Feed dogs

The feed dogs sit in the metal plate, and have little teeth to help pull the fabric along as you are stitching. They help guide the fabric so you won’t have to pull it by yourself. The speed of the feed dogs are controlled by the foot pedal.

Presser foot

A presser foot is a genius invention, which keeps the fabric down and prevents it from slipping while sewing.

The foot keeps the fabric on top of the feed dog when the machine sews and are interchangeable, but most sewing projects use a walking foot for straight stitches.

Stitch selector

Usually found underneath the hand wheel is a dial also known as a stitch selector. Most modern sewing machines come with different decorative stitches, so this dial controls which stitch is employed.

You may also have a stitch length dial and stitch width dial on the machine. These will set the length and width of the stitches.


My old little brother machine’s stitch selector only selects the stitch style e.g. zig zag or straight stitch. I have three dials at the top of my machine: a thread tension dial and stitch length and width dial.

Thread cutter

When you use a sewing machine, it may or may not have a thread cutter.

This is an accessory usually made from metal with a slant cut from it built into the machine where thread can be cut when pulled across it.

Some advanced sewing machines have an automatic thread cutter which will cut the thread when the needle is up and sewing has stopped. Other machines will be built with a thread cutting button.

Sewing Machine automatic Thread Cutter Function

Whilst it is common for your machine to have one thread cutter, some machines can be built with up to three!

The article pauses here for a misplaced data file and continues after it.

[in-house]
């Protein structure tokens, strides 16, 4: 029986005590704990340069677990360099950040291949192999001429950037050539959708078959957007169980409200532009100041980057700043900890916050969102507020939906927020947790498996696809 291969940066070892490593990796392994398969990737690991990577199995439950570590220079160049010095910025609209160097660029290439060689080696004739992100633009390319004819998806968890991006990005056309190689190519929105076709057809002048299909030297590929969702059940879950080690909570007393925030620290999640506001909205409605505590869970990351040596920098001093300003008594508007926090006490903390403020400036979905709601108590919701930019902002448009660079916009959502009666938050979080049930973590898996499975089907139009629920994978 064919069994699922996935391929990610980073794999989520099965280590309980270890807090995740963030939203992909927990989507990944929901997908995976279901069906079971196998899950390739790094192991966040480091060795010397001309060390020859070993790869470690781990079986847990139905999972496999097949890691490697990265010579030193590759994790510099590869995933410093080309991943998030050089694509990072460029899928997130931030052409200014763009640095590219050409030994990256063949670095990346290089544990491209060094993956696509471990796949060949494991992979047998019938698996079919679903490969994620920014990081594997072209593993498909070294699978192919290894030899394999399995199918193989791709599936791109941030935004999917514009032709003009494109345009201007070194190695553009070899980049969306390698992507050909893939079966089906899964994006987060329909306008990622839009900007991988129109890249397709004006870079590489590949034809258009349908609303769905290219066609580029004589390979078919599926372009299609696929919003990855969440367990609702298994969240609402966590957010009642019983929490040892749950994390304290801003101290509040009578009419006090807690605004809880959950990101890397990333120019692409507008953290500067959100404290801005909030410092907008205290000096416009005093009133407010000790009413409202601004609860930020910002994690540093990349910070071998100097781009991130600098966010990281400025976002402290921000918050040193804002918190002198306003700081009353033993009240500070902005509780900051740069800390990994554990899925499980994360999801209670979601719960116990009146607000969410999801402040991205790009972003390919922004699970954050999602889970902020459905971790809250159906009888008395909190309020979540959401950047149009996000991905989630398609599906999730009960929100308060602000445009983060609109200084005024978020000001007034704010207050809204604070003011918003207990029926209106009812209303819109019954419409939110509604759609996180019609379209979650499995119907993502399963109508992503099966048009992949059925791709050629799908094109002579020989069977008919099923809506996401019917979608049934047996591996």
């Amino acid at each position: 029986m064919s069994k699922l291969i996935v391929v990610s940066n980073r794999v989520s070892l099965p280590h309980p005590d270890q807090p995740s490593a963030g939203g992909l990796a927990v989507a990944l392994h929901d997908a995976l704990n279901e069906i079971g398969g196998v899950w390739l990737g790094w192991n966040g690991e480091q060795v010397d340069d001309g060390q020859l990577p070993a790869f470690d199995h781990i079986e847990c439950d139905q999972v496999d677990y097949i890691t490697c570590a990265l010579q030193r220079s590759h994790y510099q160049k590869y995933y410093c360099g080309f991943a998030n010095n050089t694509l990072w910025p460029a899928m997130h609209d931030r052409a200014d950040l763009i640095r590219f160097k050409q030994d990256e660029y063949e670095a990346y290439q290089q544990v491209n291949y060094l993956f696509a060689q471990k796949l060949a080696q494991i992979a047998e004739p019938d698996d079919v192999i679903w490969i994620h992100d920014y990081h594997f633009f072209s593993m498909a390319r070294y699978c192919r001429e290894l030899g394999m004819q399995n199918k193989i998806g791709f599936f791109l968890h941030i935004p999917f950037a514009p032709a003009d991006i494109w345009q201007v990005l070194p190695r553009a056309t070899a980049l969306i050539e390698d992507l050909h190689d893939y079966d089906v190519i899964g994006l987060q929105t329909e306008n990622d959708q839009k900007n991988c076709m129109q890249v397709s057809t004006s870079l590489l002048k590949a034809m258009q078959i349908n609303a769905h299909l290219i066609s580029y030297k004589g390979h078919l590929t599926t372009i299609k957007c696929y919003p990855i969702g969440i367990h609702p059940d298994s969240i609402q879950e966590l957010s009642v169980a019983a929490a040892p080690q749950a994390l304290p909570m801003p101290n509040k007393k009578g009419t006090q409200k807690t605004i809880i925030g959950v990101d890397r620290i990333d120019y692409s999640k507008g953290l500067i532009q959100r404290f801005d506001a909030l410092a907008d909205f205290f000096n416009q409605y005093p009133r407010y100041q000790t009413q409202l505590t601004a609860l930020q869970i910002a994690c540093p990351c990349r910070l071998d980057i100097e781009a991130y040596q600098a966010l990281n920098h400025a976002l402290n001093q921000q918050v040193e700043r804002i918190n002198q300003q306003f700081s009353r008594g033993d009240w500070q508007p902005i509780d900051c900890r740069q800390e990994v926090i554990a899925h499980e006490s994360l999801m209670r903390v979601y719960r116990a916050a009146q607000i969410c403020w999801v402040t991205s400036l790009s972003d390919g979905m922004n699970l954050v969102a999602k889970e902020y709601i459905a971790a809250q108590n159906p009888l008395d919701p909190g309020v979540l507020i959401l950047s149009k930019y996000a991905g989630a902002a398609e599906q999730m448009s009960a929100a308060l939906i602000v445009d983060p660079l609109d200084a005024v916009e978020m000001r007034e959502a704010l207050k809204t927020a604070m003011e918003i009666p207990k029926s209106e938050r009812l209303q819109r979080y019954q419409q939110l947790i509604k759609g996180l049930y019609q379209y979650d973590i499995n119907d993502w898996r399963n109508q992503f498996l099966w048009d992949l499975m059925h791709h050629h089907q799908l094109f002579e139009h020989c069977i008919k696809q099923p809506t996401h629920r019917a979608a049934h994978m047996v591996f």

I rarely use my thread cutter built into my machine as I think it wastes too much thread over time to pull the threads through! I keep small sewing clippers on standby so I can cut as close to the fabric as possible.

Bobbin case

The bobbin case lives in the clear space which is underneath the plate of the needle. You can see or feel it whizzing around when the machine is in use, and requires a smaller spool of thread.

A bobbin spool is wound with thread and acts as the bottom thread when you are sewing. It lives in a bobbin case.

Most machines are front loading bobbins, but newer models have a top drop in bobbin. There is a tension disc in the bobbin housing which helps keep the thread from the bobbin taut.

Bobbin winder

When loading the bobbin it sits on a mini spool holder called the bobbin winder. When the bobbin is empty, remove it from the bobbin cover and attach it to the winder which is usually located on the top of your machine close by the spool pin.

Move it to the left until it clicks. Pull the desired thread from a thread spool up through the center to the top of the bobbin, hold tightly, then press the pedal with your foot and watch the magic happen!

Spool pin

The spool pin is a long narrow piece of plastic that is located on top of the sewing machine to hold the spool of thread you are using. Sometimes these can be horizontal and thread is held on with a spool cap.

Reverse stitch lever

Reverse Stitch Lever
Reverse Stitch Lever

Most machines will have a reverse stitch lever (or button on a new machine) that will backstitch. Usually this will need to be held down while these stitches are performed, to help backstitching when starting or finishing a stitch.


There is a light bulb, situated in the head of the sewing machine next to the needle. This light normally flicks on and off with the power, and in the dark it will save your eyes from straining to see what you are doing underneath the needle.

Removable storage

Some sewing machines come with a removable storage unit that can be accessed by removing the flat bed attachment. These are really handy to store bobbins, mini screwdrivers and spare needles. Some storage units can be found in the top of the sewing machine close to the handle.